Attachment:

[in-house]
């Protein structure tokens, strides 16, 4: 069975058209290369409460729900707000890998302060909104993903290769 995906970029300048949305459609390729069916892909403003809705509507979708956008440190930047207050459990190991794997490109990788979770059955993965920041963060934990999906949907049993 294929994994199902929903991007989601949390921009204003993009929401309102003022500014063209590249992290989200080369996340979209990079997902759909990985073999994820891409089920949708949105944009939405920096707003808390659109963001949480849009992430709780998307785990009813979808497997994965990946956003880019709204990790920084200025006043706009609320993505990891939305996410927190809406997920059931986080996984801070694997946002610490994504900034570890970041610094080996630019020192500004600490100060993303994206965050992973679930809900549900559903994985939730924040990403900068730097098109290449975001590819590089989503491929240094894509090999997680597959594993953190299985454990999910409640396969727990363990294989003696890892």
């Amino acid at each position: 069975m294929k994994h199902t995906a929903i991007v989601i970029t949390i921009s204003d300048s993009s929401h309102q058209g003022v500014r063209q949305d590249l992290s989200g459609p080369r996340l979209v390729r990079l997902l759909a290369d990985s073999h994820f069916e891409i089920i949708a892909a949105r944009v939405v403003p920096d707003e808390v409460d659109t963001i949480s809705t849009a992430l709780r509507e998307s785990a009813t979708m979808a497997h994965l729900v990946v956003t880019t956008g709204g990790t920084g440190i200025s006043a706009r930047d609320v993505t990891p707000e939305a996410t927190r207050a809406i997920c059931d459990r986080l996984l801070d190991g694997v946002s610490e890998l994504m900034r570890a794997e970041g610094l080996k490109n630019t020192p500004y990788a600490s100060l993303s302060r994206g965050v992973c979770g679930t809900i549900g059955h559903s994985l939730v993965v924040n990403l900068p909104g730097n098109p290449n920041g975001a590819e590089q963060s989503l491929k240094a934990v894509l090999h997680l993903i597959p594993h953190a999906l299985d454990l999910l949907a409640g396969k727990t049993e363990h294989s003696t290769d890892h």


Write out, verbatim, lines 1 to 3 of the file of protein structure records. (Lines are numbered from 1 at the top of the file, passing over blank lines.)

[in-house]
């Protein structure tokens, strides 16, 4: 069975058209290369409460729900707000890998302060909104993903290769 995906970029300048949305459609390729069916892909403003809705509507979708956008440190930047207050459990190991794997490109990788979770059955993965920041963060934990999906949907049993 294929994994199902929903991007989601949390921009204003993009929401309102003022500014063209590249992290989200080369996340979209990079997902759909990985073999994820891409089920949708949105944009939405920096707003808390659109963001949480849009992430709780998307785990009813979808497997994965990946956003880019709204990790920084200025006043706009609320993505990891939305996410927190809406997920059931986080996984801070694997946002610490994504900034570890970041610094080996630019020192500004600490100060993303994206965050992973679930809900549900559903994985939730924040990403900068730097098109290449975001590819590089989503491929240094894509090999997680597959594993953190299985454990999910409640396969727990363990294989003696890892």
């Amino acid at each position: 069975m294929k994994h199902t995906a929903i991007v989601i970029t949390i921009s204003d300048s993009s929401h309102q058209g003022v500014r063209q949305d590249l992290s989200g459609p080369r996340l979209v390729r990079l997902l759909a290369d990985s073999h994820f069916e891409i089920i949708a892909a949105r944009v939405v403003p920096d707003e808390v409460d659109t963001i949480s809705t849009a992430l709780r509507e998307s785990a009813t979708m979808a497997h994965l729900v990946v956003t880019t956008g709204g990790t920084g440190i200025s006043a706009r930047d609320v993505t990891p707000e939305a996410t927190r207050a809406i997920c059931d459990r986080l996984l801070d190991g694997v946002s610490e890998l994504m900034r570890a794997e970041g610094l080996k490109n630019t020192p500004y990788a600490s100060l993303s302060r994206g965050v992973c979770g679930t809900i549900g059955h559903s994985l939730v993965v924040n990403l900068p909104g730097n098109p290449n920041g975001a590819e590089q963060s989503l491929k240094a934990v894509l090999h997680l993903i597959p594993h953190a999906l299985d454990l999910l949907a409640g396969k727990t049993e363990h294989s003696t290769d890892h």